Daily, snackable writings to spur changes in thinking.
Building a blueprint for a better brain by tinkering with the code.
A Chess app from Tinkered Thinking featuring a variant of chess that bridges all skill levels!
The Tinkered Mind
A meditation app is forthcoming. Stay Tuned.
July 30th, 2019
Using the phrase “I’m sick of” indicates what exactly?
Is our body ill in the way it would be if we had the flu?
No. Not really.
Usually it references an unpleasant experience that occurs regularly.
Notice how strange it would be to say you are sick of something that has only happened once and probably will only happen once.
Regularity is key here.
The regular and unpleasant experience is one thing to deal with. But what about the instances when we report it to other people? Hence saying “I’m so sick of…”
Generally, we aren’t in the midst of the experience while we harp about it to some friend. We are reporting the experience some time after it has happened.
But in so doing, we are activating the unpleasantness again.
With awareness focused again on the unpleasant experience, we experience it again. At least in its effect of producing unpleasantness.
It’s likely that we are eager to report the experience because we’ve been thinking about it nonstop since it happened, and talking about it is a way to expunge it.
In this case, what we are really sick ofis… thinking about it. And this is generally the case for all things that we can be sick of.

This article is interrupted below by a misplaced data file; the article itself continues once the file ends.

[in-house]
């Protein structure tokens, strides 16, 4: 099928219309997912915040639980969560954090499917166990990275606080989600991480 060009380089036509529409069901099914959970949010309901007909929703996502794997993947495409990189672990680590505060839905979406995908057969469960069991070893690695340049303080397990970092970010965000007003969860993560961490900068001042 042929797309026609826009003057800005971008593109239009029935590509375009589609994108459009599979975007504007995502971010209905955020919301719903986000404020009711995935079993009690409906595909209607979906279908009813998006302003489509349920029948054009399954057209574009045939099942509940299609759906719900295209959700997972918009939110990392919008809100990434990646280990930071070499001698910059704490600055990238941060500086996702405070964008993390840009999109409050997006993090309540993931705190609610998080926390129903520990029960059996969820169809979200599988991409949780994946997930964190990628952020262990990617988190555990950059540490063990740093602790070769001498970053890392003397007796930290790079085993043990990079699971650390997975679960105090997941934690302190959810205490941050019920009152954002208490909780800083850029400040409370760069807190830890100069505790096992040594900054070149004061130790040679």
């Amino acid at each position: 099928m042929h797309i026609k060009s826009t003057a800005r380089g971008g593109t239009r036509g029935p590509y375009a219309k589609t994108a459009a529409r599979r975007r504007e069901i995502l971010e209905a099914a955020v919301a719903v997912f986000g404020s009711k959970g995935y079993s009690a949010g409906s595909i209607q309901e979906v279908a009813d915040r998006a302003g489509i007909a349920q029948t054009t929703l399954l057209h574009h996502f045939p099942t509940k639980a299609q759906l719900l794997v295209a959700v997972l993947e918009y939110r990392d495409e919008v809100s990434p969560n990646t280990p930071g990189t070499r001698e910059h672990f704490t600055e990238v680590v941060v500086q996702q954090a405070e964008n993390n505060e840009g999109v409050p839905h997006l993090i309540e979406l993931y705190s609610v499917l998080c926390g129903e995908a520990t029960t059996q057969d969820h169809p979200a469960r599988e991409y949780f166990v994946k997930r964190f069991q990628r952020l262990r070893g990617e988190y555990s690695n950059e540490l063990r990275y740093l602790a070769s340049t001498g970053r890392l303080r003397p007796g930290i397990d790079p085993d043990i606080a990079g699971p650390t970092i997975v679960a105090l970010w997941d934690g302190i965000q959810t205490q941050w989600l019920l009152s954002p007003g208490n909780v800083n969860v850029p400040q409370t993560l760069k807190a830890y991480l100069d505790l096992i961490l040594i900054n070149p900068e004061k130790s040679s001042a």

Rarely is the experience of such things all that bad, otherwise we’d take definitive actions to make sure it doesn’t happen again. What we really suffer from is the way such experiences continue to inhabit our thoughts and awareness. It’s our sense of the moment, our awareness which is polluted and sick.
However, our mental world is one that we can edit on the fly. The ability to choose what to think about is a skill that can be practiced and honed, and meditation is the biggest, clearest doorway to this gymnasium of exercise.
Thoughts and beliefs have a parasitic nature. Our minds become hosts to these thoughts and beliefs. Like the common cold, or the flu, or the seasonal ‘bug’ that wreaks havoc in our body, thoughts and beliefs can similarly wreak havoc in the mind. The ability to choose what to think about requires a foundation of awareness about what’s really going on in the mind. Most of the time we are like a soldier in the midst of a battle. Awareness of one’s thoughts is like becoming a general who can see the whole battle.
Meditation builds an immune system for the mind.
We cease to be sick ofthis or that when we develop the ability to choose what to think about.